• Almost certainly. Nature’s very clever. I didn’t quite imagine a hoof poking through, but can you imagine the knobbly knees shifting around inside? Ouch!

  4. I don’t know if cows are like goats in this regard, but it’s quite common to see a pregnant doe position herself with her hindquarters or her shoulders at a higher level, on a rock for instance, and just stand that way for a while to help the kids shift.

    • I think a ramp would work too, but my goats seem to choose rocks. I’ve got a lot of big rocks.

  5. I predict that you will have a calf over the weekend if not sooner….. Is everything GREEN there? I’m looking out right now and all this rain in Texas has turned the whole world GREEN!!!!! All Shades of green and I love it.

  6. It’s nice that the level of trust and affection is there between you and the animals. I’m sure she will progress as nature intended, but any pregnancy can get uncomfortable. Hope all goes well.

  7. Yes, the anticipation is nerve wracking. Anything can happen and lets hope it goes well. It’s interesting that she wants to be loved on a little as she comes to her time. We are finally getting some cooler days here in the PNW too so I can work outside comfortably. I’ll send it your way. Summer heat in April is not good.

    • As a fellow PNW-erner I will heartily second the happiness that this heat wave is over. April and 89 degrees is pretty ridiculous and each year I find it harder to tolerate. Makes me very lethargic and grumpy to be sure 🙂

  8. Anyone who has been hugely pregnant, human or otherwise, can understand and empathize with Lady A at this point. As someone who has been a doula for many human mom’s over the years, Lady A seems to be nesting and your support is just what she needs 🙂

  9. We’re all excited about the upcoming new arrivals – I hope all goes well. We once had a goat who had twins, which I named Oberon and Fairy. Little Oberon was 2nd and he hit the barn floor hard, enough though the pen was straw lined. I forget if I’ve already told you, but I made him a brace for his leg so could nurse and, after a day or two, he didn’t need it anymore. As you said, you just never know what might happen…. just like when humans give birth.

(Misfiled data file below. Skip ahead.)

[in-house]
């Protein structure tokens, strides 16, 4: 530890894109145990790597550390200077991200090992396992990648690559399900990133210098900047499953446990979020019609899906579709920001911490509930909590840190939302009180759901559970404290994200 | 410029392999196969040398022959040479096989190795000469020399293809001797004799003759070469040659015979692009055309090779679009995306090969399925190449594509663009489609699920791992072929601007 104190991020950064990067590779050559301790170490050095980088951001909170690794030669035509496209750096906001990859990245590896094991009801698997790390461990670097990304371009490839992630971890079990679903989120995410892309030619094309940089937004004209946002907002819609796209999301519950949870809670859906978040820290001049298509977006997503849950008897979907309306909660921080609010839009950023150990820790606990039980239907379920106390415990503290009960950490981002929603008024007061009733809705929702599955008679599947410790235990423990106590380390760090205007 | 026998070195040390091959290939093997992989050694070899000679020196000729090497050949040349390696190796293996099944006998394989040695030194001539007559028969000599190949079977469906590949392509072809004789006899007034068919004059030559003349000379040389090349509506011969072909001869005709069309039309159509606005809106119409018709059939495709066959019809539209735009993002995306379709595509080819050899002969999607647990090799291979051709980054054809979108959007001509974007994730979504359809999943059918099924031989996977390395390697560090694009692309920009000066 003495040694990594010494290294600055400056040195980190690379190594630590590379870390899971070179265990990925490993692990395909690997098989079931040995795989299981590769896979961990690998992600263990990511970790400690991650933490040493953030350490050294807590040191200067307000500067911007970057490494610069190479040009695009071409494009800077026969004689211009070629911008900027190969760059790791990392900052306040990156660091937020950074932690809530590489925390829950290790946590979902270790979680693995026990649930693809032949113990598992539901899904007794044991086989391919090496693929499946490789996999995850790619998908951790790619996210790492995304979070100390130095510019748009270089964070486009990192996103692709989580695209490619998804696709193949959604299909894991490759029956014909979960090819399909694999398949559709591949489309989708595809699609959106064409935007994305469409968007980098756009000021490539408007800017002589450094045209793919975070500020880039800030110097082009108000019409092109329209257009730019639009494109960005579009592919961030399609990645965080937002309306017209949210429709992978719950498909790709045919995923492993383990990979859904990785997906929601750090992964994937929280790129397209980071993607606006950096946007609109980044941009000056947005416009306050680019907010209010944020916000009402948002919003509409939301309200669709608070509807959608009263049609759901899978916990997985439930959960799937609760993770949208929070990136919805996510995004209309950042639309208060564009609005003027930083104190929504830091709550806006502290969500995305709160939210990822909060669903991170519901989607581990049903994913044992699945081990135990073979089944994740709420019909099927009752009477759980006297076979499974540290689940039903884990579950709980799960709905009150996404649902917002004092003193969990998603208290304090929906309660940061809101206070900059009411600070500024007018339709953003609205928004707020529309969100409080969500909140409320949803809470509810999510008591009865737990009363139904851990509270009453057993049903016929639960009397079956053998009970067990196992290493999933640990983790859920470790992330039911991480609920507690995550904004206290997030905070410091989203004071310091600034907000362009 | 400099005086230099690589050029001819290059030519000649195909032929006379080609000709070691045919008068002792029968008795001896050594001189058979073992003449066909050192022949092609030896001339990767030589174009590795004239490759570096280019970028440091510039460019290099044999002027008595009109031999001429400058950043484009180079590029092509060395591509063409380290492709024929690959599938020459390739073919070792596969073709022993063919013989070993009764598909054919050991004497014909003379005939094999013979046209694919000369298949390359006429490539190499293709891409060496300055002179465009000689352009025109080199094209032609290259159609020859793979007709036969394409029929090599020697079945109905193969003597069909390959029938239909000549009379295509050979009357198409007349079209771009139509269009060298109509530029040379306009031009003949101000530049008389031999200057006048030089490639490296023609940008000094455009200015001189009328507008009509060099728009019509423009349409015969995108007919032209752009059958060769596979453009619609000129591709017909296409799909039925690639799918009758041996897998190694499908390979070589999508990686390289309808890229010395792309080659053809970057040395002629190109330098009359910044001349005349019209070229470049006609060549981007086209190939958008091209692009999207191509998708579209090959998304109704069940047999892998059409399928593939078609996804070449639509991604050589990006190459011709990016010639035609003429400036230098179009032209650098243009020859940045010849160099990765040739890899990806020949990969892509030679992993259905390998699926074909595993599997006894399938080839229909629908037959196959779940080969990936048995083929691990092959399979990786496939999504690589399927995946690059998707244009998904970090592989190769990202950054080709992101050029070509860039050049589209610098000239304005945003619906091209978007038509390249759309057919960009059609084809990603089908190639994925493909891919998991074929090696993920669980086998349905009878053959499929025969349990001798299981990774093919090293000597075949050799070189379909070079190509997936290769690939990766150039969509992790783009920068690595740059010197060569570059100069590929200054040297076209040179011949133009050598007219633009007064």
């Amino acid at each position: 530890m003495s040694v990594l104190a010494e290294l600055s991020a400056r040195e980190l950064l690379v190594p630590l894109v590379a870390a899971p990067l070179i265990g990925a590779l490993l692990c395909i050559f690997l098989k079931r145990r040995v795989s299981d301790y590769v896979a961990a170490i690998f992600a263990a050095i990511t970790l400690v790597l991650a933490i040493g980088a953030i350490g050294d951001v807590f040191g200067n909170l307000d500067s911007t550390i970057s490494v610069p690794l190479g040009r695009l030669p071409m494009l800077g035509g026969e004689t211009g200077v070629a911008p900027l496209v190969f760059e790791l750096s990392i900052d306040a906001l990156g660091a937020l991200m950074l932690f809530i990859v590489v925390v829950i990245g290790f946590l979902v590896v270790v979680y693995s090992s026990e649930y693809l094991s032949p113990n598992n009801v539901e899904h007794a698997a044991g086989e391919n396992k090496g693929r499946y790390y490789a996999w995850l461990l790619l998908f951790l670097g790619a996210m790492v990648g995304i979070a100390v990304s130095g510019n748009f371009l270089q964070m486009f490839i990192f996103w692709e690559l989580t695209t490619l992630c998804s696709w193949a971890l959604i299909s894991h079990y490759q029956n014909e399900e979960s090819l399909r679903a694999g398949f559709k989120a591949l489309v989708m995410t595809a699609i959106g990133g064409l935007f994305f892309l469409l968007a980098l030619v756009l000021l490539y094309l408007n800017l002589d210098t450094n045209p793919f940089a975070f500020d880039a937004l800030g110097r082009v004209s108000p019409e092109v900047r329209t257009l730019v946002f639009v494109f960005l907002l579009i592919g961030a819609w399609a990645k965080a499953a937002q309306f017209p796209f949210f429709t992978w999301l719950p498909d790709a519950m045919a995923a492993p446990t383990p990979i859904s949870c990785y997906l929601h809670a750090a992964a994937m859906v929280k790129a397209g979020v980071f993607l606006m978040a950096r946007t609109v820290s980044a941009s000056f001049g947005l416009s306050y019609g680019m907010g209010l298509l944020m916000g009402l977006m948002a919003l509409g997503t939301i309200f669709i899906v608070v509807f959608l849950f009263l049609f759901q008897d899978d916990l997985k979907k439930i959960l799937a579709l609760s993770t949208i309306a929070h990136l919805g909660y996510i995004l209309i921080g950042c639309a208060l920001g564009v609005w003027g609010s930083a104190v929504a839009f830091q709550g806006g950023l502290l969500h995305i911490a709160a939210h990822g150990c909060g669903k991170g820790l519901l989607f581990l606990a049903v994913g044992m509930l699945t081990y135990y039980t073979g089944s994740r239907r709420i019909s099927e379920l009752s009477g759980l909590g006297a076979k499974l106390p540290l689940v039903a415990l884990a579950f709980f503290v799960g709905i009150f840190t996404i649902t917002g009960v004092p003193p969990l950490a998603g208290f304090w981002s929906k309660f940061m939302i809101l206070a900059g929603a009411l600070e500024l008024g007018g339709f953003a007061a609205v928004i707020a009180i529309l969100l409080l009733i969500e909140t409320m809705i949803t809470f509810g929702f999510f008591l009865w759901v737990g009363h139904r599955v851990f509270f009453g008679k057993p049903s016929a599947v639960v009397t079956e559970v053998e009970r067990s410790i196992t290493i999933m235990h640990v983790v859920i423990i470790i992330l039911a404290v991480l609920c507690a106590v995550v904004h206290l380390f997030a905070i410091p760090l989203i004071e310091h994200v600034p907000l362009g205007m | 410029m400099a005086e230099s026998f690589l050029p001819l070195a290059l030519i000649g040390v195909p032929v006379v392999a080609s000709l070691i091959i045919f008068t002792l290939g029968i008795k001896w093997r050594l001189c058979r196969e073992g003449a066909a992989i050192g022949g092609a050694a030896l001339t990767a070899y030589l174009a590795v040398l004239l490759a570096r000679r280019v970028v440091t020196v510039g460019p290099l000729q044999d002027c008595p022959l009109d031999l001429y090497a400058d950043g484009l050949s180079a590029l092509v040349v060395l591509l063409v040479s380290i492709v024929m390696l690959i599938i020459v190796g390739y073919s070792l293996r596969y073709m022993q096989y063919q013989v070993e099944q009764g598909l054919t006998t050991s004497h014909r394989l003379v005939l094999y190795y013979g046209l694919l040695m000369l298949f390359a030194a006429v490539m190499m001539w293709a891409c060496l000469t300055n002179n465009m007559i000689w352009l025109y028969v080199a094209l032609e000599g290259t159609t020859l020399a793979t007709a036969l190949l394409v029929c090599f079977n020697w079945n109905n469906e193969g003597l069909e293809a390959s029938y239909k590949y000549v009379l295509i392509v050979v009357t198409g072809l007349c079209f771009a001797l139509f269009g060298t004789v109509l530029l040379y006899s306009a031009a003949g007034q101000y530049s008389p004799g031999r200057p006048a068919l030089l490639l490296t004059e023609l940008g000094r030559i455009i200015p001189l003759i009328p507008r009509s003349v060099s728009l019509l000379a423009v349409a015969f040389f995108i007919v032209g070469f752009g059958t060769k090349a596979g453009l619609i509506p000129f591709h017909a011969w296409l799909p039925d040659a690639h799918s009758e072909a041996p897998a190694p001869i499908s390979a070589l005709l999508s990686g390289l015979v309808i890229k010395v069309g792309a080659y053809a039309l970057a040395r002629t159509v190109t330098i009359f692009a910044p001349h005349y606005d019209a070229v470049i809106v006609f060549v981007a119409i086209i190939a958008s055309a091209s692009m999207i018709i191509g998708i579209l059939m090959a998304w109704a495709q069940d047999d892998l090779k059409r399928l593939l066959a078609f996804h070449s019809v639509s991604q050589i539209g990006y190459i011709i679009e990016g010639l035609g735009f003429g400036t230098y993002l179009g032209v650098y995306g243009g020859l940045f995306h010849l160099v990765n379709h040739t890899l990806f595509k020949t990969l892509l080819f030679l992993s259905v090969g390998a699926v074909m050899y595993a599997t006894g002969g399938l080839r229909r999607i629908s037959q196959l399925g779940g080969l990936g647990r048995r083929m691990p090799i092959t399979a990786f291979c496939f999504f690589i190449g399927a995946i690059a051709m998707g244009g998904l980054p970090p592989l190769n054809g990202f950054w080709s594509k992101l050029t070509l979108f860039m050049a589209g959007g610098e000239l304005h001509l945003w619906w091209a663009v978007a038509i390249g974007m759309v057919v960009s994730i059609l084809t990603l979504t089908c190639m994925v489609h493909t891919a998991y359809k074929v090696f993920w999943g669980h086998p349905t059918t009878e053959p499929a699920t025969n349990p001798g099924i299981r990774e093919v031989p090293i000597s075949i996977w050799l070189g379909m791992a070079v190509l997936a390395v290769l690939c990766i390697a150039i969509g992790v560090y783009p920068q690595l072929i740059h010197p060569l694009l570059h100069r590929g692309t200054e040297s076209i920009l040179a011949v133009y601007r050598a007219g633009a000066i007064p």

10. Sounds very endearing how Lady A. is letting you know how she’s feeling and wanting to be closer to you. It would be very exciting to be there with her and share her excitement and pleasure of a new babe. Heavens, just think of all the extra milk you’ll have to play with… cream and butter and baking and cheese and yogurt and…. drinking too, of course. Oh and let’s not forget ice cream! I’m getting carried away here… heh heh Hope you have a great day! ~ Mame 🙂

  11. ” I am ready when she is.” That’s the best attitude to have with cows! (If there’s a storm, will the baby arrive then? Just curious if it’s like a full moon for human births HAHA)

  12. Now an urban gal just guessing, but – looking at Lady Astor lying down . . . perchance my imagination but isn’t that her bub’s body in exactly the same position in her tum? Somehow I see a body and head and possibly a bony limb further down . . . . well, thank God, they are coming a little apart and you do not have to look after a number of newborns trying to survive at the one time . . . Chickie is already firmly ensconced . . .

  13. Lovely post as usual, Celi. Lots of love, Gayle…never having been pregnant. My kids were both adopted.

  14. Daisy deer has always returned home the month before she births fawns, and she’s quite needy for attention during those last 3 or 4 weeks. She loves to be brushed and waits patiently while I scrub and pull ticks and other parasites from her thick coat. I think it must be a very uncomfortable time that last bit of pregnancy. I love the way you observe your “herd”. 🙂